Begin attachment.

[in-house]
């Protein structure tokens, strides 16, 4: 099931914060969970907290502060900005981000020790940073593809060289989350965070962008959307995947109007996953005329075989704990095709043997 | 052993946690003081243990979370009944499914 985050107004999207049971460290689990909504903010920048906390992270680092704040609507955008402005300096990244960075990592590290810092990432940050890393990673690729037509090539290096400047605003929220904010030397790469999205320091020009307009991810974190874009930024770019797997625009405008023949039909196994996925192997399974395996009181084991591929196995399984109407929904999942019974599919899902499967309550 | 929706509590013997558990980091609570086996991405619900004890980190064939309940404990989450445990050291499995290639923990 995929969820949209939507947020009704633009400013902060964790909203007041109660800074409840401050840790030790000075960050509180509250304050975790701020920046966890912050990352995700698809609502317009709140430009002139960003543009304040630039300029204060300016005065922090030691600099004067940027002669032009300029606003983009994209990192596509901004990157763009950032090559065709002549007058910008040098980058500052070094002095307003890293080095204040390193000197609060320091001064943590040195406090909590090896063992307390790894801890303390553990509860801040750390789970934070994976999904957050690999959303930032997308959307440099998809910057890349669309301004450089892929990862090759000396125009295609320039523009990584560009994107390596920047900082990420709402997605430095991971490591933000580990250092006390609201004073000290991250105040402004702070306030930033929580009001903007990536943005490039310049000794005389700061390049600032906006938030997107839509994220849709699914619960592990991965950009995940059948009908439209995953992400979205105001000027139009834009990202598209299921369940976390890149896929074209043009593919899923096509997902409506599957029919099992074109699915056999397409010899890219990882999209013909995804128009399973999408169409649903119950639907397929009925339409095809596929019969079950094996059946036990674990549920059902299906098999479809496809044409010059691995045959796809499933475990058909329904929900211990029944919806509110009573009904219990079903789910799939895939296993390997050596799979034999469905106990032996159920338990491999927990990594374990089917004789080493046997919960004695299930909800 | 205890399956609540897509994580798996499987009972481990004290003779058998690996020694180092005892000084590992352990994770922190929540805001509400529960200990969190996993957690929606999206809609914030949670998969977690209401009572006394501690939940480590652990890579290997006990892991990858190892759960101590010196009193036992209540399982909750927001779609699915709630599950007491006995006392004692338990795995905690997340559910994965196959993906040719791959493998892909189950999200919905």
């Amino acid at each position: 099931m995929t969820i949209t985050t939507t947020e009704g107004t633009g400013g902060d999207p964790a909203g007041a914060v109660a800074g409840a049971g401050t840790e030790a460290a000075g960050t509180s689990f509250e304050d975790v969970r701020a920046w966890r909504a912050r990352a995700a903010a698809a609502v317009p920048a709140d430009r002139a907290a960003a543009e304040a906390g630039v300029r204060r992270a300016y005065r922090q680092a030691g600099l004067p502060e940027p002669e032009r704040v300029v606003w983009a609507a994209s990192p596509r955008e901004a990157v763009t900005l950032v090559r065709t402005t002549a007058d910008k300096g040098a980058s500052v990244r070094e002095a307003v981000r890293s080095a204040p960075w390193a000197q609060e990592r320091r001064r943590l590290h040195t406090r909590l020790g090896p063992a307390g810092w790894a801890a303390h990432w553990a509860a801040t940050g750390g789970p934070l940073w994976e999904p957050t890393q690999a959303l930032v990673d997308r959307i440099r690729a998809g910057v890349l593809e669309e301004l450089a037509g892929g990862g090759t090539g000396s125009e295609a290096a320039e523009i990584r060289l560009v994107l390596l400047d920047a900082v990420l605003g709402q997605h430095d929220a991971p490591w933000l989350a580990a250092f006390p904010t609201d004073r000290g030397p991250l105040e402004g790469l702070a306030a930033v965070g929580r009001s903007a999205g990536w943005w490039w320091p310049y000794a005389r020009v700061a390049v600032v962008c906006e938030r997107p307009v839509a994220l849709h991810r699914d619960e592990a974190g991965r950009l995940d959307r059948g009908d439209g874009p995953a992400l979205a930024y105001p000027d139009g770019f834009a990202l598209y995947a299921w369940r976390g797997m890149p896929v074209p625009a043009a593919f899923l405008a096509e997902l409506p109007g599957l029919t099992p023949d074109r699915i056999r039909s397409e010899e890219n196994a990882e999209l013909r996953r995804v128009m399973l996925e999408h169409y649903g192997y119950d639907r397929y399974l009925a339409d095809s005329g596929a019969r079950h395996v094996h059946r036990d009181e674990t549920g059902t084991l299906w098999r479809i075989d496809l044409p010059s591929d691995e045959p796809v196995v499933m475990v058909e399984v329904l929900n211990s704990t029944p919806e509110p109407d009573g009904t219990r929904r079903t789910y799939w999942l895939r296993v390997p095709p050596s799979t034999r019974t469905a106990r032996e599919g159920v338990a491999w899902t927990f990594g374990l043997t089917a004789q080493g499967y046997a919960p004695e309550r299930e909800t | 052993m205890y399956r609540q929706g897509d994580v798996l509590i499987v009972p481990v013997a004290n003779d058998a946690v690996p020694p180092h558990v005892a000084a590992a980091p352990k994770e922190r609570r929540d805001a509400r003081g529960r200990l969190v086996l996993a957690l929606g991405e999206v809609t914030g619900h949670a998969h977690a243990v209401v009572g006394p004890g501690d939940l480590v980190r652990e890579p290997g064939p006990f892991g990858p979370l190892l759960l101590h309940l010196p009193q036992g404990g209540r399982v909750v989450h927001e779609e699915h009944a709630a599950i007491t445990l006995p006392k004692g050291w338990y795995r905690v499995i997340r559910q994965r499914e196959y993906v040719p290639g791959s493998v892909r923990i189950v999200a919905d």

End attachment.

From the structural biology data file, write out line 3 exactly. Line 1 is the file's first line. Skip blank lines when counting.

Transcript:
């Amino acid at each position: 099931m995929t969820i949209t985050t939507t947020e009704g107004t633009g400013g902060d999207p964790a909203g007041a914060v109660a800074g409840a049971g401050t840790e030790a460290a000075g960050t509180s689990f509250e304050d975790v969970r701020a920046w966890r909504a912050r990352a995700a903010a698809a609502v317009p920048a709140d430009r002139a907290a960003a543009e304040a906390g630039v300029r204060r992270a300016y005065r922090q680092a030691g600099l004067p502060e940027p002669e032009r704040v300029v606003w983009a609507a994209s990192p596509r955008e901004a990157v763009t900005l950032v090559r065709t402005t002549a007058d910008k300096g040098a980058s500052v990244r070094e002095a307003v981000r890293s080095a204040p960075w390193a000197q609060e990592r320091r001064r943590l590290h040195t406090r909590l020790g090896p063992a307390g810092w790894a801890a303390h990432w553990a509860a801040t940050g750390g789970p934070l940073w994976e999904p957050t890393q690999a959303l930032v990673d997308r959307i440099r690729a998809g910057v890349l593809e669309e301004l450089a037509g892929g990862g090759t090539g000396s125009e295609a290096a320039e523009i990584r060289l560009v994107l390596l400047d920047a900082v990420l605003g709402q997605h430095d929220a991971p490591w933000l989350a580990a250092f006390p904010t609201d004073r000290g030397p991250l105040e402004g790469l702070a306030a930033v965070g929580r009001s903007a999205g990536w943005w490039w320091p310049y000794a005389r020009v700061a390049v600032v962008c906006e938030r997107p307009v839509a994220l849709h991810r699914d619960e592990a974190g991965r950009l995940d959307r059948g009908d439209g874009p995953a992400l979205a930024y105001p000027d139009g770019f834009a990202l598209y995947a299921w369940r976390g797997m890149p896929v074209p625009a043009a593919f899923l405008a096509e997902l409506p109007g599957l029919t099992p023949d074109r699915i056999r039909s397409e010899e890219n196994a990882e999209l013909r996953r995804v128009m399973l996925e999408h169409y649903g192997y119950d639907r397929y399974l009925a339409d095809s005329g596929a019969r079950h395996v094996h059946r036990d009181e674990t549920g059902t084991l299906w098999r479809i075989d496809l044409p010059s591929d691995e045959p796809v196995v499933m475990v058909e399984v329904l929900n211990s704990t029944p919806e509110p109407d009573g009904t219990r929904r079903t789910y799939w999942l895939r296993v390997p095709p050596s799979t034999r019974t469905a106990r032996e599919g159920v338990a491999w899902t927990f990594g374990l043997t089917a004789q080493g499967y046997a919960p004695e309550r299930e909800t | 052993m205890y399956r609540q929706g897509d994580v798996l509590i499987v009972p481990v013997a004290n003779d058998a946690v690996p020694p180092h558990v005892a000084a590992a980091p352990k994770e922190r609570r929540d805001a509400r003081g529960r200990l969190v086996l996993a957690l929606g991405e999206v809609t914030g619900h949670a998969h977690a243990v209401v009572g006394p004890g501690d939940l480590v980190r652990e890579p290997g064939p006990f892991g990858p979370l190892l759960l101590h309940l010196p009193q036992g404990g209540r399982v909750v989450h927001e779609e699915h009944a709630a599950i007491t445990l006995p006392k004692g050291w338990y795995r905690v499995i997340r559910q994965r499914e196959y993906v040719p290639g791959s493998v892909r923990i189950v999200a919905d």